Remission in Pediatric Inflammatory Bowel Disease Correlates With Prescription Refill Adherence Rates
The aim of the study was to use pharmacy benefit management (PBM) prescription claims data to assess refill adherence in pediatric inflammatory bowel disease (IBD) and correlate adherence with clinical outcomes in pediatric IBD.Methods:
We identified 362 pediatric patients with IBD seen at Washington University from 9/1/2012 to 8/31/2013 and matched them within Express Scripts’ member eligibility files for clients allowing use of prescription drug data for research purposes. Maintenance IBD medication possession ratios (MPR) were determined through PBM prescription claims data and chart review. Demographic and prospectively captured physician global assessments (PGA) were retrospectively extracted from the medical record. MPR was analyzed as continuous data and also dichotomized as greater or less than 80%.Results:
Among our 362 patients, we matched 228 (63%) within Express Scripts’ eligibility data files. Of those, 78 patients were continuously eligible for benefits and had at least one outpatient prescription IBD medication prescribed. Their mean MPR was 0.63 ± 0.31 (standard deviation) and 40% had an MPR ≥80%. Patients in clinical remission had a higher mean MPR than those with an active PGA (0.72 ± 0.28 vs 0.51 ± 0.32, P = 0.002) and patients whose MPR were ≥80% were more likely to have a PGA of remission than those with whose MPR were <80% (84% vs 43%, P = <0.001).Conclusions:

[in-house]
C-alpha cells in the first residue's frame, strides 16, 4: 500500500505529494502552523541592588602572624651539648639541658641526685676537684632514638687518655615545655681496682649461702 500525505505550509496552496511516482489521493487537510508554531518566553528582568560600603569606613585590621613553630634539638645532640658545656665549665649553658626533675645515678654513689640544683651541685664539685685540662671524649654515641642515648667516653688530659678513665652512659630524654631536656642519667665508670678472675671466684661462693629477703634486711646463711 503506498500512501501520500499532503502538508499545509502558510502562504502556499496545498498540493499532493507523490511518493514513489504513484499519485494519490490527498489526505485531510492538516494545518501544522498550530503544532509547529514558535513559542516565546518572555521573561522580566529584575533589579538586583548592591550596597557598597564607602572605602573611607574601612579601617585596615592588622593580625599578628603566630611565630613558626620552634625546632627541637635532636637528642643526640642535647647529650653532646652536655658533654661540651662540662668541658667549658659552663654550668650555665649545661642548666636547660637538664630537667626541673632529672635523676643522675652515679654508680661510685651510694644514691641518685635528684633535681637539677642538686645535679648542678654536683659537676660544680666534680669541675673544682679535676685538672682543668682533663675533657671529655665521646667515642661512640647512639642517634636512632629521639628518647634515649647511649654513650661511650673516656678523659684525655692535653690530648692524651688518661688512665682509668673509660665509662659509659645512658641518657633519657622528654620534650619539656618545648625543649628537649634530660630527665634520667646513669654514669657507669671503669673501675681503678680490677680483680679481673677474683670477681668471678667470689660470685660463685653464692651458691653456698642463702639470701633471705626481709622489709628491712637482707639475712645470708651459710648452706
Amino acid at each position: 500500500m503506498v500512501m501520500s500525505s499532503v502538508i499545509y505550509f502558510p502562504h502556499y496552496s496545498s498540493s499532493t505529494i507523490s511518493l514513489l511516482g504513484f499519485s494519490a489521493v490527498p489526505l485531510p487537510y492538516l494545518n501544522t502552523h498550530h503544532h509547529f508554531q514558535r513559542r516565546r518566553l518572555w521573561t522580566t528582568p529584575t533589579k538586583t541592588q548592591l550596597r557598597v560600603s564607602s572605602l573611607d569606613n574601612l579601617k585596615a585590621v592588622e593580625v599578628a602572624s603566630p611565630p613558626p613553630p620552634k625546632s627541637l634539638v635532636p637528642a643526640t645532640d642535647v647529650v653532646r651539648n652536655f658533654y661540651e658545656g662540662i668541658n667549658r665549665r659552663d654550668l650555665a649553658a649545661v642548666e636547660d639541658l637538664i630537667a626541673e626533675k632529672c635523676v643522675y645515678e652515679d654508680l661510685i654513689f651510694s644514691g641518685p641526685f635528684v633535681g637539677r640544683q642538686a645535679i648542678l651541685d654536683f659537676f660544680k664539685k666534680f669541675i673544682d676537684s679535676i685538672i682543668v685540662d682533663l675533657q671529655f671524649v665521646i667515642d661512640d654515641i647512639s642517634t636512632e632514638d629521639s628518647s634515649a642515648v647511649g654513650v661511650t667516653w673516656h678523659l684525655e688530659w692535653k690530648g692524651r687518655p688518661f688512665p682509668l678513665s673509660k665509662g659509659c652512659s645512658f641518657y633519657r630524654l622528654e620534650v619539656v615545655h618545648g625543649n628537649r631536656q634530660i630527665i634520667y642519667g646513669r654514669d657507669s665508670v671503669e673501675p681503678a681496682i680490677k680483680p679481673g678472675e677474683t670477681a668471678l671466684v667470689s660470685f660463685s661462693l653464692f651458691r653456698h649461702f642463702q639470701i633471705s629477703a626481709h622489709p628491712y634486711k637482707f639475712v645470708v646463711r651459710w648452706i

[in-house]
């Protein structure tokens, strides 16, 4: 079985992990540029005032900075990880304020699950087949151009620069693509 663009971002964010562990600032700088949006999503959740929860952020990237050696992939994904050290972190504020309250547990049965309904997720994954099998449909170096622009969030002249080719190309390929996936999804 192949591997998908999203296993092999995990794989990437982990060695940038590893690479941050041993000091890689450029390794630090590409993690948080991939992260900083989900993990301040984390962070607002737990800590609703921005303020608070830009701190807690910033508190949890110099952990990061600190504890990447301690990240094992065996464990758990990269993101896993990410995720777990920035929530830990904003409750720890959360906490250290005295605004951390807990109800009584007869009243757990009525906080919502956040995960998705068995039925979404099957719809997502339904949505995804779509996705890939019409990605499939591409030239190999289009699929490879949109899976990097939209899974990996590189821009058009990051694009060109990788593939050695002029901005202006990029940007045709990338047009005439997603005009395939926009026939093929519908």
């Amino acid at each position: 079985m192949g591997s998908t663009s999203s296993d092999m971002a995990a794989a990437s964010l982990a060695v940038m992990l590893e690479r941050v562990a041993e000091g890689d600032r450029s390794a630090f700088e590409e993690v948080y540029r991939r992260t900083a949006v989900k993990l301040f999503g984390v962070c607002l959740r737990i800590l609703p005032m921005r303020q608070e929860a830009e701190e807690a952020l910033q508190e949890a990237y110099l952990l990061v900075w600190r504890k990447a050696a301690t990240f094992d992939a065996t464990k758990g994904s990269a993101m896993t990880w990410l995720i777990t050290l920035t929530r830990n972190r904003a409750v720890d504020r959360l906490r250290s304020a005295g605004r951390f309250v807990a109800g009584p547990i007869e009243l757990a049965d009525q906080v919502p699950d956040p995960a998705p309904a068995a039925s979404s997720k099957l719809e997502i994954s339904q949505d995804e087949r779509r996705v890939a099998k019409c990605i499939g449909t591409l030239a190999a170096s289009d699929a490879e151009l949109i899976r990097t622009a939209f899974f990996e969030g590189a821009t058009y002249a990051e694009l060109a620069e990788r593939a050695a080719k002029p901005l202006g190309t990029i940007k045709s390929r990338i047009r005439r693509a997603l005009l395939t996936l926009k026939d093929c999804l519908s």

We found a significant association between refill adherence and clinical remission. Nonadherence was common and was more common in adolescents. Use of PBM databases to identify and intervene on patients with poor adherence may improve outcomes in pediatric IBD.